How to Spot Signs of Depression


Sometimes the last person to recognize the onset of depression is the one who is depressed.

When depression moves in, it can bring exhaustion, mental slowness, feelings of helplessness or hopelessness, self-loathing, confusion, aches and pains, lack of energy, lack of concentration and sadness.

What it doesn’t bring is self-awareness and clarity.

Everyone is sad sometimes. Everyone is irritable or frustrated or exhausted. How can we tell when it rises to the level of depression?

Symptoms to Look For

Eating Are you eating too much, or not at all? Is this a change from your normal? Is it accompanied by any of these other symptoms? Have you unintentionally gained or lost a great deal (more than 5%) of your body weight in a short period of time, like a month? These changes might indicate depression.

Irritability or Restlessness Are you unable to relax or feel happy? Are you constantly annoyed by those around you? Has your personality altered from the person everyone wants to spend time with to the person everyone wants to avoid? You might be acting out just how miserable you feel.

Memory Are you having troubles remembering things, solving problems or making decisions, at work or in your personal life? Does the problem seem to have become significantly worse over a short period? Severe depression can sometimes cause loss of cognitive ability, leading to the nickname pseudodementia.

Pain Are you experiencing aches and pains of unknown origin? Do you often feel like you’re “coming down with something” that never really materializes? Achiness and non-specific pain are frequent symptoms of depression.

Reckless Behavior Are you drinking too much or taking illegal drugs? Do you engage in risky behaviors? You might be trying to mask the psychic pain of depression.

Sadness Do you find yourself feeling unremittingly sad, even though there is no direct cause to point to? Has this been going on for some time? The intensity of sadness, the duration and the lack of cause are a triad of symptoms that point directly to depression as their cause.

Sleep Do you find yourself lying awake at night, unable to drift off to sleep? Or do you find yourself sleeping all the time, day and night? This might not be a problem if it happens only occasionally, or if this has been your pattern for a long time. If this represents a change in your norm, though, and it is accompanied by any of these other symptoms, it might be an indicator of depression.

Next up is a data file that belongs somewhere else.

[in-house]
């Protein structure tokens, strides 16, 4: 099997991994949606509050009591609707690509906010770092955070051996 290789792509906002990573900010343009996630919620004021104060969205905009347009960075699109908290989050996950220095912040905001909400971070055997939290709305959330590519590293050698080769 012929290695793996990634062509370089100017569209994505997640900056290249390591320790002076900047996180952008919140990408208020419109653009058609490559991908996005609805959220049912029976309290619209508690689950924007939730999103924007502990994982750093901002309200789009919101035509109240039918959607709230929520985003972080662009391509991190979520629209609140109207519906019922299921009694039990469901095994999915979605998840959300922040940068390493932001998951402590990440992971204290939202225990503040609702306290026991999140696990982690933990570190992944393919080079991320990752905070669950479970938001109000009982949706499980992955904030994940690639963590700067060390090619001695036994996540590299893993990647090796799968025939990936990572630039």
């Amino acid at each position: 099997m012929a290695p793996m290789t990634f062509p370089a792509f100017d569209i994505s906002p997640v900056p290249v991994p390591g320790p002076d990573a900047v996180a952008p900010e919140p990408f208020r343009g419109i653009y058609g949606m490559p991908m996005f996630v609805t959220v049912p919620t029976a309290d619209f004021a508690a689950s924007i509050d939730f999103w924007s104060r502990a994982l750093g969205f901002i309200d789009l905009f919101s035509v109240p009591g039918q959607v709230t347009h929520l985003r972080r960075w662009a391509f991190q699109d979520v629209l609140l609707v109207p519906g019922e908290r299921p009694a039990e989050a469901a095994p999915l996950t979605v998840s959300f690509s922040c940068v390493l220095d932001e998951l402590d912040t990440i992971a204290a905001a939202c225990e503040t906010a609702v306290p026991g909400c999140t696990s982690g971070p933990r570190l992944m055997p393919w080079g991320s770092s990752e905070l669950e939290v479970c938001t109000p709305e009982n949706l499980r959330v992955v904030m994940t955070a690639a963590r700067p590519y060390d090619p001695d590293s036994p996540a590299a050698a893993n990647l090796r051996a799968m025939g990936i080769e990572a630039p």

Social Withdrawal Do you find yourself turning down invitations from your friends? Are you most content alone? Is this a change from before? Social withdrawal is a significant sign of depression. The danger it poses is that it is often in isolation that suicidal thoughts intrude and are acted upon.

Suicidal Thoughts People who are not depressed do not contemplate suicide. This is as definitive a diagnosis – and emergency – as you can get.

Work Issues Are you finding it increasingly difficult to function at work? Do you experience simple tasks you’ve done for a long time getting harder to perform? Has this been going on for a while? If so, these might indicate depression.

A Subdued World Experience Are you having trouble finding humor where it was once enjoyable? Are colors dull and music unsatisfying? Often, when depressed, interaction with the larger world can become subdued or even painful.

What to Do

Seek help. See your primary care physician and rule out physical causes of your symptoms if you are in doubt.

Talk to a good friend and ask them what they see.

See a psychologist, psychiatrist or clinical social worker. Engage in talk therapy. Take the antidepressant medications you are prescribed.

Most importantly, don’t ignore your symptoms.

There is no shame to suffering from depression. Nearly 15 million Americans suffer from this disease, not quite 7% of the nation’s population. Unfortunately, nearly two out of three sufferers don’t seek treatment.

With an 80% success rate, there is no reason to avoid seeking relief of your symptoms. Call you doctor today and get started.

Sources: Everyday Health , WebMD and Depression and Bipolar Support Alliance


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